3/20/20 – DUE TO COVID-19 CONCERNS, UNTIL FURTHER NOTICE, VIRTUALLY ALL OF HAWAII STATE PARKS AND FACILITIES ARE NOW EITHER FULLY OR PARTIALLY CLOSED. ALL CAMPING AND LODGING WITHIN OUR PARKS IS SUSPENDED. WE ASK THAT THE PUBLIC RESPECT THESE CLOSURES IN THIS UNPRECEDENTED TIME AS WE WORK COLLABORATIVELY WITH COUNTY, STATE AND FEDERAL AGENCIES IN THE STATE TO LIMIT THE SPREAD OF CORONAVIRUS. IN ADDITION, ALL STATE PARKS OFFICES ARE TEMPORARILY CLOSED, AND NO CAMPING, LODGING, SPECIAL USE, FILMING OR EVENT PERMITS ARE BEING ISSUED, AND COMMERCIAL TOURS AND OTHER ACTIVITIES HAVE BEEN SUSPENDED. SEE “ANNOUNCEMENTS” BELOW FOR MORE DETAILED INFORMATION AND UPDATES. MAHALO.
State Parks Policy For Kalalau Trail Camping Permits Within Nāpali Coast State Wilderness Park, KauaʻiPosted on May 18, 2010
4/28/15 – Kalalau Trail, Napali Coast State Wilderness Park is CLOSED due to flash flooding conditions.
In response to public demand and to promote improved public safety, beginning May 19, 2010, permits for Nāpali Coast will be issued for Kalalau only, the preferred destination at the end of the 11-mile Kalalau Trail. However, permits for Kalalau will also be valid for camping at Hanakoa, which is located a little beyond the halfway point of the trail, roughly 6 miles in from the trailhead. Permits specifically for Hanakoa will no longer be issued, but hikers are encouraged to stopover and camp at Hanakoa if they possess a valid permit for Kalalau and they feel the need to break up their trek due to such factors as fatigue, inclement weather, or impending darkness.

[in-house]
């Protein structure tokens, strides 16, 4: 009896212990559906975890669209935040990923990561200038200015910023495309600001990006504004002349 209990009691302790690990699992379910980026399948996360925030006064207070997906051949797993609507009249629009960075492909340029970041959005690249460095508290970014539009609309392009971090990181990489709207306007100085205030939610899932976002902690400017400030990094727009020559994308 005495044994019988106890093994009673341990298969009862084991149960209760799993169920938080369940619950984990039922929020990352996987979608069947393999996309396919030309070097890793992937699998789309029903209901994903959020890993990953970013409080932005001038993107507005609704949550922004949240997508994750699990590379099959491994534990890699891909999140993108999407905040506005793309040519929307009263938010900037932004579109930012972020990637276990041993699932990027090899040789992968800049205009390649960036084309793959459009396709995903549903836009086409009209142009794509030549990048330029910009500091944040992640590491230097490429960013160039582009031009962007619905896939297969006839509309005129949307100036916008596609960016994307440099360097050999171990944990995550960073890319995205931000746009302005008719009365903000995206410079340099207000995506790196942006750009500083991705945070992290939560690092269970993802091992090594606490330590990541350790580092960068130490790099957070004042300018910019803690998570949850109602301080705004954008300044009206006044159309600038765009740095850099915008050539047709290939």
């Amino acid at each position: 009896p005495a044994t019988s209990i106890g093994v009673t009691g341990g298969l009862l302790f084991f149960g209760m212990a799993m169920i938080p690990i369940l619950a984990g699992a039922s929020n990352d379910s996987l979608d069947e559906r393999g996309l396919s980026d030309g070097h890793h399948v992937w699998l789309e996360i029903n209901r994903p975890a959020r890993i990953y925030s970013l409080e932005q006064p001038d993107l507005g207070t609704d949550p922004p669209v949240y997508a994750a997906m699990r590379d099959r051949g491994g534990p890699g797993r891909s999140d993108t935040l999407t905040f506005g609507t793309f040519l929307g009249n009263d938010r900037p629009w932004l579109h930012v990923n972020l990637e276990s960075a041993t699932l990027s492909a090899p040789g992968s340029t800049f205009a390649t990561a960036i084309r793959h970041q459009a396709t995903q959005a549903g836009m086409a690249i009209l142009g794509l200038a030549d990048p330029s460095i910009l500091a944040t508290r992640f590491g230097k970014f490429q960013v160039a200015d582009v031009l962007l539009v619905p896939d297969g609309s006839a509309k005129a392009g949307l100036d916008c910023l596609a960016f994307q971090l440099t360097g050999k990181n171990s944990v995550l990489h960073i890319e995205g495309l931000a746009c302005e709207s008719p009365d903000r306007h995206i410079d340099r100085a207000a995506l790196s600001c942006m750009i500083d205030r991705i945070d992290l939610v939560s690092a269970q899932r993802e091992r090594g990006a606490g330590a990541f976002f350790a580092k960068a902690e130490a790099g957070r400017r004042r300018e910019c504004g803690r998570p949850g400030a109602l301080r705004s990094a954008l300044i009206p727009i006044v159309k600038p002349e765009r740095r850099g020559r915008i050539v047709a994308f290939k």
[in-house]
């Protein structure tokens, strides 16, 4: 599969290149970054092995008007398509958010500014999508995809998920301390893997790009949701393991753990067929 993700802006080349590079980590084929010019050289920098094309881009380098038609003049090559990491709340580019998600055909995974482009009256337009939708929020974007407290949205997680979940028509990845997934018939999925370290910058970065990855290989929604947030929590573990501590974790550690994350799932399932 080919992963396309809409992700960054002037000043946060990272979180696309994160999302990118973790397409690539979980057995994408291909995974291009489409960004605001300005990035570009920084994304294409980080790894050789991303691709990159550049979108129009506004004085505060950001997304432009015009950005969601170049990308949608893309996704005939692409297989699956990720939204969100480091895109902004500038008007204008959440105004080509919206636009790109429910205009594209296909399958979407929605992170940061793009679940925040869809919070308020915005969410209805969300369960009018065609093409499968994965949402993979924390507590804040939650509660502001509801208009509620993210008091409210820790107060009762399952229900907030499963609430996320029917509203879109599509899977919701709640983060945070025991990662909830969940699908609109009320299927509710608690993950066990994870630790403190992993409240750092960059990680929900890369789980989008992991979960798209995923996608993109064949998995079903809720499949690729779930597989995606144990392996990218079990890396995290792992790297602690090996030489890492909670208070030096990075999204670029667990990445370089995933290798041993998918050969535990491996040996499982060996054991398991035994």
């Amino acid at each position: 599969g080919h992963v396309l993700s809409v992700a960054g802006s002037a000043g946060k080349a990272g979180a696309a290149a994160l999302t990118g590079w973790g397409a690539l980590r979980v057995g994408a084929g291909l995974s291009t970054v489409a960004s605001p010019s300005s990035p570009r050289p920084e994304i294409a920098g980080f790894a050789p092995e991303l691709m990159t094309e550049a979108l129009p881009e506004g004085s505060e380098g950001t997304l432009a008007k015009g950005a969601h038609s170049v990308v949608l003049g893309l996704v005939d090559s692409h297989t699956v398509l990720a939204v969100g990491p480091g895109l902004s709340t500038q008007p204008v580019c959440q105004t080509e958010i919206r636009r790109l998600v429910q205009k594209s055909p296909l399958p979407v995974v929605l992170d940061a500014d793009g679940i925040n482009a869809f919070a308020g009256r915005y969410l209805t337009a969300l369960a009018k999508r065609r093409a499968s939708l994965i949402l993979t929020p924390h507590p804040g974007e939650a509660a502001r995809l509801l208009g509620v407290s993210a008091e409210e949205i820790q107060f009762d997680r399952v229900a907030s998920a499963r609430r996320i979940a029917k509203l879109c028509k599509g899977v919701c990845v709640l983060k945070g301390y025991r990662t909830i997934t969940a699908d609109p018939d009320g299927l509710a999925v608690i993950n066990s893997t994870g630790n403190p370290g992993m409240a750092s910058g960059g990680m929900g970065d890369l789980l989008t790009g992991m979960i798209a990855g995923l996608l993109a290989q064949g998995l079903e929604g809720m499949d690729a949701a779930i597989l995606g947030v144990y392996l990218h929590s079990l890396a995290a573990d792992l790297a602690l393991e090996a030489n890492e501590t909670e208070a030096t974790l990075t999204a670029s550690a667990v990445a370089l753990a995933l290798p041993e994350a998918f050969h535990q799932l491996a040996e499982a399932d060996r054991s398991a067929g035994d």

“We want visitors to be able to enjoy the premiere destination of Kalalau, but offer everyone the option of stopping at Hanakoa if they feel physically unable to make the entire trail in one day, or if conditions may make the full 11-mile trip too hazardous”, said Dan Quinn, State Parks Administrator.
This new policy will also take the mystery out of the trip planning process for visitors who are unsure whether they can make the full trail in one clip. This provides the flexibility to stop at Hanakoa or continue on to Kalalau without apprehension regarding the legality of a permit. State Parks recently made permits accessible to the public via the internet, and demand for Kalalau permits has been very high.
Permitted campers are cautioned that the new policy is not a license to camp anywhere along the trail. Hanakoa and Kalalau, which contain facilities to support camping activities, remain the only two authorized areas for camping along the trail. The total number of nights that are allowed for camping in the park is still 5 – so a stopover at Hanakoa, going either direction along the trail, counts as one of the authorized nights, and therefore reduces the total number of nights permitted at Kalalau.